Given the timing, car enthusiasts were probably hoping it was an April Fool's Day prank, but it's really no laughing matter. On the first of this month, the White House officially announced its benchmark for the 2016 Corporate Average Fuel Economy (CAFE) regulations, which will require automakers' fleets to achieve an average of 35.5 mpg.
On the plus side, the government expects the new rule to "potentially save the average buyer of a 2016 model year car $3,000 over the life of the vehicle and, nationally, will conserve about 1.8 billion of oil and reduce nearly a billion tons of greenhouse gas emissions over the lives of the vehicles covered."
On the other hand, the only vehicles currently capable of reaching that standard are the Ford Fusion Hybrid, Mercury Milan Hybrid, Toyota Prius, Honda Insight and Honda Civic Hybrid. You could also toss the Volkswagen Golf and Volkswagen Jetta diesels into the mix, as they can get a combined 34 mpg and, technically, the new fuel economy rules target 34.1 mpg, with the extra 1.4 mpg in efficiency to come from improvements to vehicles' air-conditioning systems and whatnot.
But even though the automotive landscape will obviously be a far different place in 2016 than it is today, most automakers seem surprisingly okay with the situation. According to a report in the "Detroit Free Press," the major automakers are all on-board, believing the new rules are better than the likely alternative'”differing standards in different states.
Plus, the cost to the industry to achieve compliance'”something over $50 billion'”is chump change when you remember that Chrysler and General Motors alone received more than this amount in government anti-bankruptcy loans. As for the cost to consumers, the Obama administration's motoring mavens believe this will add only about $1,000 to the price of a 2016 vehicle.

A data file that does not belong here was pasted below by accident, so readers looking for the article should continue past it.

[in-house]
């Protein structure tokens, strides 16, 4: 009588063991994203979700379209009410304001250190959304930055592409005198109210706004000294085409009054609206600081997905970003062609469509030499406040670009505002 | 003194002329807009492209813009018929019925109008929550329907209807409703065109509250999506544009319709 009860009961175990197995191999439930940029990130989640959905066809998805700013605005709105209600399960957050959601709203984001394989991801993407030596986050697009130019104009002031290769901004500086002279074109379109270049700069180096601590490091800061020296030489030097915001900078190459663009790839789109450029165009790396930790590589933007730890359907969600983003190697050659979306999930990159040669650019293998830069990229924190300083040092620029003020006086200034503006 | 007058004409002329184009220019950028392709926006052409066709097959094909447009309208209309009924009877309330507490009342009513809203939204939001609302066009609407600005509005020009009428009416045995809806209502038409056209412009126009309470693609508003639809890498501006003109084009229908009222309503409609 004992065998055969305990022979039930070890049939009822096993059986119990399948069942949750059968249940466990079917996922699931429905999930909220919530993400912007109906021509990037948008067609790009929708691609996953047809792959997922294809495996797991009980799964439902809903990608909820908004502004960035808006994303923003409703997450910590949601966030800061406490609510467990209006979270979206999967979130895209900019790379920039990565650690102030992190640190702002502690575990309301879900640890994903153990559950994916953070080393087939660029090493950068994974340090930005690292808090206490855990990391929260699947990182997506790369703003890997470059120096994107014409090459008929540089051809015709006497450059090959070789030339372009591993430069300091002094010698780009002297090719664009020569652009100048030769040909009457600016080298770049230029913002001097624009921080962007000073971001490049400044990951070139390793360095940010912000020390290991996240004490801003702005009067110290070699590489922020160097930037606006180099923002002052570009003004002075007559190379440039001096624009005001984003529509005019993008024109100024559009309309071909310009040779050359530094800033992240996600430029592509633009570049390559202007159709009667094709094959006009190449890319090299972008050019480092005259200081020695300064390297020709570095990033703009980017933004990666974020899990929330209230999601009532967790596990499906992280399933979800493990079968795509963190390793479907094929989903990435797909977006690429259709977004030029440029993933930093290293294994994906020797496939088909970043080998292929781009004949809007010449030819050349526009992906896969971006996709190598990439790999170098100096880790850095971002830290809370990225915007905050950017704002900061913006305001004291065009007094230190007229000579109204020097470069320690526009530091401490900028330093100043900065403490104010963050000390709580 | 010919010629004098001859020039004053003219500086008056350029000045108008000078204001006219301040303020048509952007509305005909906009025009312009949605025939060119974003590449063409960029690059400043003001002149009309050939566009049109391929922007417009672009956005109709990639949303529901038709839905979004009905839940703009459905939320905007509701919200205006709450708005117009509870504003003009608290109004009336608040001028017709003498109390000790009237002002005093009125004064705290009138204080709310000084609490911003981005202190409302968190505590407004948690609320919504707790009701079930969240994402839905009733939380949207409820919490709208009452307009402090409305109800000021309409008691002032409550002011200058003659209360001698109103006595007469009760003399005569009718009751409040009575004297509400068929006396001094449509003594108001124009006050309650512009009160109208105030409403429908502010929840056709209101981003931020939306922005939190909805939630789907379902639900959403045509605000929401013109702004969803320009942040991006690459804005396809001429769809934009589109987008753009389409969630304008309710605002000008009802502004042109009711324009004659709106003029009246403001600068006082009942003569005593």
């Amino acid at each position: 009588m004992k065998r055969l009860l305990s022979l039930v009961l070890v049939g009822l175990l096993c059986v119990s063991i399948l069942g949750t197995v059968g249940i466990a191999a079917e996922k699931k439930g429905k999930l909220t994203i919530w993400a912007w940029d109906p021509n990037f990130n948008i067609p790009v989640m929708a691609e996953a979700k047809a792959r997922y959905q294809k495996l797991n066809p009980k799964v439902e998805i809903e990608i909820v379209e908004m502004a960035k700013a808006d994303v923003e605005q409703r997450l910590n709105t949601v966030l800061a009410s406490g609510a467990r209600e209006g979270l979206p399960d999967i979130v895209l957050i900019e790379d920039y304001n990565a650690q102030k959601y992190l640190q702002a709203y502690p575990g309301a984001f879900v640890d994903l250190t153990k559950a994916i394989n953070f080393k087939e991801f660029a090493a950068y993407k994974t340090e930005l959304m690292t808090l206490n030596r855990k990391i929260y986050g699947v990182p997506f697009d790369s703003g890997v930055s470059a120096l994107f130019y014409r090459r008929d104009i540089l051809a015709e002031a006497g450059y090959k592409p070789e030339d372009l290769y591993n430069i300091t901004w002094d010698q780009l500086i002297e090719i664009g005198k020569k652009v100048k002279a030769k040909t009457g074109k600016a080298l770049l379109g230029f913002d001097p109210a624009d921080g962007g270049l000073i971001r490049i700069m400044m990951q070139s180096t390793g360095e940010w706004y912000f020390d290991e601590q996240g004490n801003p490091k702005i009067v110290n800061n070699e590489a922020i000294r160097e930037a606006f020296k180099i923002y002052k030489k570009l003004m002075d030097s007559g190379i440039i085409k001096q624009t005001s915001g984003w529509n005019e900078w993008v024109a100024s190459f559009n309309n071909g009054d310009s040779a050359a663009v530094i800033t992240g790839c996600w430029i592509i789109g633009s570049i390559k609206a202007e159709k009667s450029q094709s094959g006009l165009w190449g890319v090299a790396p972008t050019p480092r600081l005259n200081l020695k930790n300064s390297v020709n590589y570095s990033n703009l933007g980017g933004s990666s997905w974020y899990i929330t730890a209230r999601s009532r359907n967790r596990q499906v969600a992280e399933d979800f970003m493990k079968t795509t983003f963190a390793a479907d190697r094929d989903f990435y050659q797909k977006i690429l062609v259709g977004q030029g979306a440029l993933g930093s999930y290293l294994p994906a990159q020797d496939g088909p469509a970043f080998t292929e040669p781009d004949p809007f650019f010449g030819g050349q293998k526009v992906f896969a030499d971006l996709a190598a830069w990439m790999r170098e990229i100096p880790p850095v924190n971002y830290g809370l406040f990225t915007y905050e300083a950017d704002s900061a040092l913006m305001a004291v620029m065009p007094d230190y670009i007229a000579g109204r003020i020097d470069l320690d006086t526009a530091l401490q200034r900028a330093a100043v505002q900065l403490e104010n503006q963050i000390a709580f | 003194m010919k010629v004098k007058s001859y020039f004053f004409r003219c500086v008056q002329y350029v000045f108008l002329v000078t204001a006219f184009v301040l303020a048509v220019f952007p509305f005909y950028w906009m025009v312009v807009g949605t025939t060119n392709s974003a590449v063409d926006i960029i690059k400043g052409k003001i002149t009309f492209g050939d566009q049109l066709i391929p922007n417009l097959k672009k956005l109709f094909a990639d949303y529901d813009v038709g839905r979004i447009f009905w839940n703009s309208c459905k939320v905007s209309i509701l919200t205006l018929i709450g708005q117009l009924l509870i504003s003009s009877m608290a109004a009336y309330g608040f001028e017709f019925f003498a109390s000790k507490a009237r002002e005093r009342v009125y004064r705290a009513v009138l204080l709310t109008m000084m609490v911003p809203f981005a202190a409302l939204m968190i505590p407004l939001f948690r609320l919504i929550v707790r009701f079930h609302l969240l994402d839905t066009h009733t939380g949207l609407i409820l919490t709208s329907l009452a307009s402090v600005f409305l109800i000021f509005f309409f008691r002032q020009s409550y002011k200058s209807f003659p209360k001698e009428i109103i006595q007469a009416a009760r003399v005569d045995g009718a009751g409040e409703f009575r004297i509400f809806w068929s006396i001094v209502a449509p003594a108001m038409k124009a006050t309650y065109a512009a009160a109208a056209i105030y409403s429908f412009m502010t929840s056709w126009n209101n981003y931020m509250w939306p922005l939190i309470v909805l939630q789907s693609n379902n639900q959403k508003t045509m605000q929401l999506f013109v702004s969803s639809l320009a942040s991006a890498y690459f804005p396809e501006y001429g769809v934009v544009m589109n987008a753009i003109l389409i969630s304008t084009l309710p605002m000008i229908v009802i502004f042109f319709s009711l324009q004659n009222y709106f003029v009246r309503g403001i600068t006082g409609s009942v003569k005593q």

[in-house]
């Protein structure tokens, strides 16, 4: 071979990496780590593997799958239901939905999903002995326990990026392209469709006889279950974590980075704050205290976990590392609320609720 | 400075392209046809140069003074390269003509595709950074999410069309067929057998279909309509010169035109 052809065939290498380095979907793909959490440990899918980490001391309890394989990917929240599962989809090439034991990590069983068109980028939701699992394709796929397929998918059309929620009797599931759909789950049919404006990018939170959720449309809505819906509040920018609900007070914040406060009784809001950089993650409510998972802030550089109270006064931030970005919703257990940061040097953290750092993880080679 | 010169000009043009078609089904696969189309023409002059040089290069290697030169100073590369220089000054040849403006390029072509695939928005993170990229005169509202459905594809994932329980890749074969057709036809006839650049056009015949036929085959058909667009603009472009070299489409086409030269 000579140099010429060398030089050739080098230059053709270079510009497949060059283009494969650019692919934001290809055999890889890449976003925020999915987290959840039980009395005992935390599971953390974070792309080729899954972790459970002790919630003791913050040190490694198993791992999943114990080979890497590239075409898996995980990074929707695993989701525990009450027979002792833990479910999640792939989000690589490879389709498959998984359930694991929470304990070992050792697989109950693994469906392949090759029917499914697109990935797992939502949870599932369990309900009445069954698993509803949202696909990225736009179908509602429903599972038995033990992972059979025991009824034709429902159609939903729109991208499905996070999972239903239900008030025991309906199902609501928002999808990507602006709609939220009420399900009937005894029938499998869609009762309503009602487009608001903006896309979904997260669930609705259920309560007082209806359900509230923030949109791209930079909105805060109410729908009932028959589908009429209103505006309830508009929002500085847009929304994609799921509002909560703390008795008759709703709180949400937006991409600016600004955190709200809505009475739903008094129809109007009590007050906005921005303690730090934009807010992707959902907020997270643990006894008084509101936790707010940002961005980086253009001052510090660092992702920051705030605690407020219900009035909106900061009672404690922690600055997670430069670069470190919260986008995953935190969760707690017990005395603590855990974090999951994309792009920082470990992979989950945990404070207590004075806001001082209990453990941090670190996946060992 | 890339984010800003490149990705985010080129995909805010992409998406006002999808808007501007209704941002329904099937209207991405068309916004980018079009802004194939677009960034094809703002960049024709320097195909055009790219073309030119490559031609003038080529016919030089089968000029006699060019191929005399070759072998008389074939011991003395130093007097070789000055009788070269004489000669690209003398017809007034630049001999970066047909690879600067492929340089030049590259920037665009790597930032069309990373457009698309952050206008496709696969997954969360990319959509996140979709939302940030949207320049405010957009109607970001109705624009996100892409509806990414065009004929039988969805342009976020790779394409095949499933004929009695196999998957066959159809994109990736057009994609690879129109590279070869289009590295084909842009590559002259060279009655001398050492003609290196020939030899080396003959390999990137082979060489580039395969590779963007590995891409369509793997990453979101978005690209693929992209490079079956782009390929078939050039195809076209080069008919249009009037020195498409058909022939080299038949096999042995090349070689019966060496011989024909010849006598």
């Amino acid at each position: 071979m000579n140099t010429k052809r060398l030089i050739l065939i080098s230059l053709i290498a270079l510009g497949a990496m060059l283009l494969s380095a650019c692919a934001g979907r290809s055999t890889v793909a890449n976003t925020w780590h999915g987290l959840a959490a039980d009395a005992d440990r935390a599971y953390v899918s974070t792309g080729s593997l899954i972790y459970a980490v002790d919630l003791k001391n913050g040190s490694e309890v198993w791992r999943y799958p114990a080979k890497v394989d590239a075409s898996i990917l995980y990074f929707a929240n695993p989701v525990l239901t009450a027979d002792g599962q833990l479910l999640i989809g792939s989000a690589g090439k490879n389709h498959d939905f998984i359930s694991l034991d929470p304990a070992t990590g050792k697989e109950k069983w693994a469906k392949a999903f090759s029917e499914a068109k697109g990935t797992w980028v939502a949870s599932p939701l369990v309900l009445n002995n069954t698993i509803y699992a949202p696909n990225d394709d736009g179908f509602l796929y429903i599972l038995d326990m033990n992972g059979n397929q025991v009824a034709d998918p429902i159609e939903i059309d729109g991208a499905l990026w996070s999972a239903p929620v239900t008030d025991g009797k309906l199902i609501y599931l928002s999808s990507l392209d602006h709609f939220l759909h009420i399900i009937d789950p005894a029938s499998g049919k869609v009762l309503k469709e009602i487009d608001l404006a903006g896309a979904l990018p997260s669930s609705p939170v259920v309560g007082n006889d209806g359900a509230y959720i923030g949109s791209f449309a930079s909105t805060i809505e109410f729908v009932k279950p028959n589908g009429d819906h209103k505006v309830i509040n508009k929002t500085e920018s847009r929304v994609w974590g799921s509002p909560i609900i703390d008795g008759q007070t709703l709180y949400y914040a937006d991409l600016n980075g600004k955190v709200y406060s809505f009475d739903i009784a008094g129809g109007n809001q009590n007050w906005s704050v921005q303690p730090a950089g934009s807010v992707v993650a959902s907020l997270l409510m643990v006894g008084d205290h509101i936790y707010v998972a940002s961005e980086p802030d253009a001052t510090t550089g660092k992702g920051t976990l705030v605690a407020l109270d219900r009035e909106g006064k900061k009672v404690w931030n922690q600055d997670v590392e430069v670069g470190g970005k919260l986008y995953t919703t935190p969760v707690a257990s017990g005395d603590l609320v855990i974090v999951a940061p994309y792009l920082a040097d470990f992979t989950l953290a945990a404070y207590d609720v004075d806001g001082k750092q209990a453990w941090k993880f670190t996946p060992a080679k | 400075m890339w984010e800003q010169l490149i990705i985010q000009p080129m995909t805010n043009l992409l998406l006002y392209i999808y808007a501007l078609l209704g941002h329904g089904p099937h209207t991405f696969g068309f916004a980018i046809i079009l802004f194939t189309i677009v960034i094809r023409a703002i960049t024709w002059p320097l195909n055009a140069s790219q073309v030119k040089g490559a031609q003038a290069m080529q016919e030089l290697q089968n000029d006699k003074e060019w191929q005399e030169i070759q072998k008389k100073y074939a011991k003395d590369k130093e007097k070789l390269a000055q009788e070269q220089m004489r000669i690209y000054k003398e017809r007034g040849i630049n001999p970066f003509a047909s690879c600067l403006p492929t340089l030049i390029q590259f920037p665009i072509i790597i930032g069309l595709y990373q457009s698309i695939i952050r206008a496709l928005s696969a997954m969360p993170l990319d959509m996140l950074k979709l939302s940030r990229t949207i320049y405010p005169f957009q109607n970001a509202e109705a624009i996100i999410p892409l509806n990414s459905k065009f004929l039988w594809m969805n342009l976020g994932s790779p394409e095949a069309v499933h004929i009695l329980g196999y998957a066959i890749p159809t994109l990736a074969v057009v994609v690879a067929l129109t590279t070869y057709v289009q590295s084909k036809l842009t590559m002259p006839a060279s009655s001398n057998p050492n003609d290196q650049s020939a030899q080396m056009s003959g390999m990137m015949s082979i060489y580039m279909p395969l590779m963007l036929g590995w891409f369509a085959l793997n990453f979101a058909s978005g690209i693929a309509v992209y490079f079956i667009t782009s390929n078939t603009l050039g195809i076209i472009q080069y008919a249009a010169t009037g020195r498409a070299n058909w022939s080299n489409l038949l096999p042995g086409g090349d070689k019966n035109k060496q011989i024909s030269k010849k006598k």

But that's just the monetary cost. It will be much harder to put a sticker price on the mental pain and suffering incurred by consumers who will no longer be able to drive vehicles ranging from a Ford F-150 to a Chevrolet Camaro to a Toyota Camry, at least not in their current formats.
Now, certainly there will be loopholes, some likely big enough to drive a full-size pickup through, others about the size of a Porsche 911. But the mainstream automakers aren't going to be able to rely on legal technicalities and the like entirely, and the current premium paid for hybrids and electric vehicles'”well over the government's expected $1,000 price bump for 2016 consumers'”makes me wonder exactly how the auto companies think they're going to get the job done here.
Advances to gasoline engines are coming fast and furious (see Ford's EcoBoost, Fiat/Chrysler's MultiAir, etc., etc.) but even the double-digit fuel-economy gains provided by these powerplants aren't going to accomplish the government's goals by 2016.
The Blue Oval is going to start offering an EcoBoost four-cylinder engine in the Ford Edge, for example, and that should give the crossover best-in-class fuel efficiency. But it won't give the Edge the kind of the numbers it needs to be a success in 2016.
Constantly improving clean diesels are a better option, as they provide improved fuel economy and fewer emissions compared to their gasoline-driven counterparts, while some even best the hybrids. If the top global automakers simply brought their European diesel products over to the U.S. en masse, that would go a long way to helping the cause.
Take GM's Opel Insignia. Introduced in Europe at the end of 2008, the car rides on the same platform that's expected to show up underneath the next-generation Chevrolet Malibu and coming Buick Regal. And in its most fuel-efficient setup, the Insignia can get a combined 54.7 mpg in European testing, a number that would look just fine for the 2016 Malibu.
But frankly, I wonder if even the prospect of saving the planet is enough to get U.S. customers to overcome their distaste for diesels.
Of course, there is another option, and it merely requires that we strap on our tinfoil hats and dial up 1-800-CONSPIRACY THEORY: Could it be that the reason automakers are so blasÃ© about the 2016 CAFE standards is because they already know how to make engines that run on water, and they've been in collusion with the oil companies to hide it from us?
I'll guess we'll find out in a year or six.